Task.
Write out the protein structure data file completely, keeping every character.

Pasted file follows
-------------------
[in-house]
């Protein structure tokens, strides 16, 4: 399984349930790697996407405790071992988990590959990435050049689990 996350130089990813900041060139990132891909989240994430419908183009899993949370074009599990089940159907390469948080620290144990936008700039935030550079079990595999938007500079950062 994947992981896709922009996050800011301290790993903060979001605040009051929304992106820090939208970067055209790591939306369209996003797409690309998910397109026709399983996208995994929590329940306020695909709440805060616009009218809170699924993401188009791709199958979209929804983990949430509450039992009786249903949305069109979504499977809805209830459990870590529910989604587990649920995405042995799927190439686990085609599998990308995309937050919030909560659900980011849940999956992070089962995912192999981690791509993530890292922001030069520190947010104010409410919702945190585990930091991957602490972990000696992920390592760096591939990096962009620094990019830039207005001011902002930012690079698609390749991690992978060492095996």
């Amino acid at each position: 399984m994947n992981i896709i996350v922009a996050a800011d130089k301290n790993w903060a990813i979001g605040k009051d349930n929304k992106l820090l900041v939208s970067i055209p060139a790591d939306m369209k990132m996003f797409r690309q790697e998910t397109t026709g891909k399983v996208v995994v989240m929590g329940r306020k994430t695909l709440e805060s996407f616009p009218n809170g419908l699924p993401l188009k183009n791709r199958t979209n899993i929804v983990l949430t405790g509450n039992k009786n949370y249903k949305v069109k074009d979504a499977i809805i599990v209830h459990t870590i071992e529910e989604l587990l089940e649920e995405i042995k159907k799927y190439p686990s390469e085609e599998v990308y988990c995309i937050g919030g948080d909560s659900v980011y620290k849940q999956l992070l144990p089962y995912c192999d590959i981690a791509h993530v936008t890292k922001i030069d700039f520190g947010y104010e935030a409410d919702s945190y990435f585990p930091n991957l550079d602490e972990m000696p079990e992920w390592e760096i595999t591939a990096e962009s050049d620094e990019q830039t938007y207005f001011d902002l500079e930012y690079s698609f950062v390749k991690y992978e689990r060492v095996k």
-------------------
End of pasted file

[in-house]
């Protein structure tokens, strides 16, 4: 399984349930790697996407405790071992988990590959990435050049689990 996350130089990813900041060139990132891909989240994430419908183009899993949370074009599990089940159907390469948080620290144990936008700039935030550079079990595999938007500079950062 994947992981896709922009996050800011301290790993903060979001605040009051929304992106820090939208970067055209790591939306369209996003797409690309998910397109026709399983996208995994929590329940306020695909709440805060616009009218809170699924993401188009791709199958979209929804983990949430509450039992009786249903949305069109979504499977809805209830459990870590529910989604587990649920995405042995799927190439686990085609599998990308995309937050919030909560659900980011849940999956992070089962995912192999981690791509993530890292922001030069520190947010104010409410919702945190585990930091991957602490972990000696992920390592760096591939990096962009620094990019830039207005001011902002930012690079698609390749991690992978060492095996």
């Amino acid at each position: 399984m994947n992981i896709i996350v922009a996050a800011d130089k301290n790993w903060a990813i979001g605040k009051d349930n929304k992106l820090l900041v939208s970067i055209p060139a790591d939306m369209k990132m996003f797409r690309q790697e998910t397109t026709g891909k399983v996208v995994v989240m929590g329940r306020k994430t695909l709440e805060s996407f616009p009218n809170g419908l699924p993401l188009k183009n791709r199958t979209n899993i929804v983990l949430t405790g509450n039992k009786n949370y249903k949305v069109k074009d979504a499977i809805i599990v209830h459990t870590i071992e529910e989604l587990l089940e649920e995405i042995k159907k799927y190439p686990s390469e085609e599998v990308y988990c995309i937050g919030g948080d909560s659900v980011y620290k849940q999956l992070l144990p089962y995912c192999d590959i981690a791509h993530v936008t890292k922001i030069d700039f520190g947010y104010e935030a409410d919702s945190y990435f585990p930091n991957l550079d602490e972990m000696p079990e992920w390592e760096i595999t591939a990096e962009s050049d620094e990019q830039t938007y207005f001011d902002l500079e930012y690079s698609f950062v390749k991690y992978e689990r060492v095996k």